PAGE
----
Dressed in a blue smock, Skye stood by a tall examining table, scanned a chart. She glanced up when he entered and smiled. “Well, hello, Sam. What brings you here?”
He held out the dog. “Pookie.”
Skye took her, and the dog almost went into ecstasy, wiggling and licking Skye. “Hello, sweetie. How are you?”
Pookie arfed. Twice.
Skye cuddled her close. “Somehow I never figured you for the type who’d choose a Lhasa apso named Pookie.”
Sam rolled his eyes. “Me, neither.” He told her the story of how he came to be her new owner. “I don’t know anything about her. I didn’t even know what kind of dog she was until you said. She just looks like a dust mop to me. I don’t know about her health or if she’s had her shots. She hides under the bed a lot.”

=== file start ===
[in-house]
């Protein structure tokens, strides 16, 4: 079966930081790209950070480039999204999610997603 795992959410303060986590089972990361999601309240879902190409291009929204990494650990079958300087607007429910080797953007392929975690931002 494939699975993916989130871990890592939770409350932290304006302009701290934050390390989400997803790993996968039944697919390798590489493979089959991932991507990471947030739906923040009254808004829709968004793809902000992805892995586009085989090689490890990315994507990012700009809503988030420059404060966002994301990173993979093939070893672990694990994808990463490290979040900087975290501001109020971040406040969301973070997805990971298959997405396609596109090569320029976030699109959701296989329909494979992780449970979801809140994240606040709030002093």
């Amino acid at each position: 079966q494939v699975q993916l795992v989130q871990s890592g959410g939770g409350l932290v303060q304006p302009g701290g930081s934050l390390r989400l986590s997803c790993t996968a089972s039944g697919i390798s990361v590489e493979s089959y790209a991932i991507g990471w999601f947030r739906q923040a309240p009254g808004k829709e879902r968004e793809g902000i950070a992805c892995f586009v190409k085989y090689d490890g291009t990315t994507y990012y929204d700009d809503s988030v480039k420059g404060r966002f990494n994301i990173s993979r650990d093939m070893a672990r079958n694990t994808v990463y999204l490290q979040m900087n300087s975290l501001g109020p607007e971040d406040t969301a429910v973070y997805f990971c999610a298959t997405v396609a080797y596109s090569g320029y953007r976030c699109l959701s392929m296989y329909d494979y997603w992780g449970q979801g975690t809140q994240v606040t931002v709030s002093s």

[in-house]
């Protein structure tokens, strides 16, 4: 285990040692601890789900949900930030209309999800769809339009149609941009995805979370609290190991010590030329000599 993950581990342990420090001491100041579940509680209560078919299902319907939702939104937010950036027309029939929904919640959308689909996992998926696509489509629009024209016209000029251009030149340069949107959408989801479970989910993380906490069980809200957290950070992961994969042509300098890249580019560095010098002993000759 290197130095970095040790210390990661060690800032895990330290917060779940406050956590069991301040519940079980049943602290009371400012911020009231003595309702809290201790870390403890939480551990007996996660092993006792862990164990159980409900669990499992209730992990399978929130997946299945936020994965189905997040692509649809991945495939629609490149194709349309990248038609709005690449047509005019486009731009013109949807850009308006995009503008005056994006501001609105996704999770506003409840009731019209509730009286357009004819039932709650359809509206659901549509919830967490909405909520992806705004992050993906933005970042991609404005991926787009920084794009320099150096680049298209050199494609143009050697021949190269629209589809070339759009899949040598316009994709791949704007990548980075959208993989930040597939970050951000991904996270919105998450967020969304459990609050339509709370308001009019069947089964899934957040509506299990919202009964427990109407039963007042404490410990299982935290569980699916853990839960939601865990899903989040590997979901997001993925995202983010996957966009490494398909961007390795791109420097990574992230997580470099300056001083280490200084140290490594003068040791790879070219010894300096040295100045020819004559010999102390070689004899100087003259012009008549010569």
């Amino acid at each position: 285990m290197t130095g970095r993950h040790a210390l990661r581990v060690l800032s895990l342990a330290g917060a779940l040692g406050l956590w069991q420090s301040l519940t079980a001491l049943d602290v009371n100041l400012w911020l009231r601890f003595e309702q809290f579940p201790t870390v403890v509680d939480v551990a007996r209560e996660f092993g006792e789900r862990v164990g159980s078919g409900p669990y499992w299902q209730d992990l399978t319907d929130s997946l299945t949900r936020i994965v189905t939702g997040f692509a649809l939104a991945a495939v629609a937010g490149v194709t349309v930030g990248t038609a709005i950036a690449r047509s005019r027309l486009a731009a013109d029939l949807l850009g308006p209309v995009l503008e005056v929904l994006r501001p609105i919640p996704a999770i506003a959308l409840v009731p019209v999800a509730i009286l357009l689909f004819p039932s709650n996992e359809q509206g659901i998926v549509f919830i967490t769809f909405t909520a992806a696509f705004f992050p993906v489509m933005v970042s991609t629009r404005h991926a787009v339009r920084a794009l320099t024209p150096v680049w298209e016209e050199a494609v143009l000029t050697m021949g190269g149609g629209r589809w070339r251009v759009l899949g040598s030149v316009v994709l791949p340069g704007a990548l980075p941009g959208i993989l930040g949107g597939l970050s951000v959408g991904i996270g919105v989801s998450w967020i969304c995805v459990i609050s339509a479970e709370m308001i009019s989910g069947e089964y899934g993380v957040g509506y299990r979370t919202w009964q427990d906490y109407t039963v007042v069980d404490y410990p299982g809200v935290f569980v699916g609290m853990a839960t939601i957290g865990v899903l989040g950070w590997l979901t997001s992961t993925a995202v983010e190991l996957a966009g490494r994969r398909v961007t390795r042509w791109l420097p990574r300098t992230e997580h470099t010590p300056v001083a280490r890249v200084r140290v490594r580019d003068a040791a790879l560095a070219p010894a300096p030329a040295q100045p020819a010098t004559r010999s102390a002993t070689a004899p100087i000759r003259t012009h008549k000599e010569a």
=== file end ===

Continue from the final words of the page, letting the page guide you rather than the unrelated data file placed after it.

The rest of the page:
Skye checked a tag on her collar. “Here’s the number of her vet in San Antonio. Why didn’t you call the office and ask?”
Feeling a little dumb, Sam managed to grin. “Never thought of it. Guess I was looking for an excuse to drop over and ask you to lunch.”
She laughed, took a cell phone from her pocket and punched in a number. She identified herself and asked for information on Pookie. After a few moments, she hung up and told Sam, “All her shots are in order, and she’s a bit overweight but basically healthy. Let me examine her to be sure.”
Skye set the dog on her examining table, whispered something to her, and Pookie’s wiggling stopped. She stood statue-still while Skye looked her over.
After a few minutes, Skye said, “She’s fine, just a little sad about the loss of her mistress. It’s to be expected. She likes you.”
“I feed her hamburgers and steak.”
“Leave off the hamburgers and steak, or she’ll be a real roly-poly.”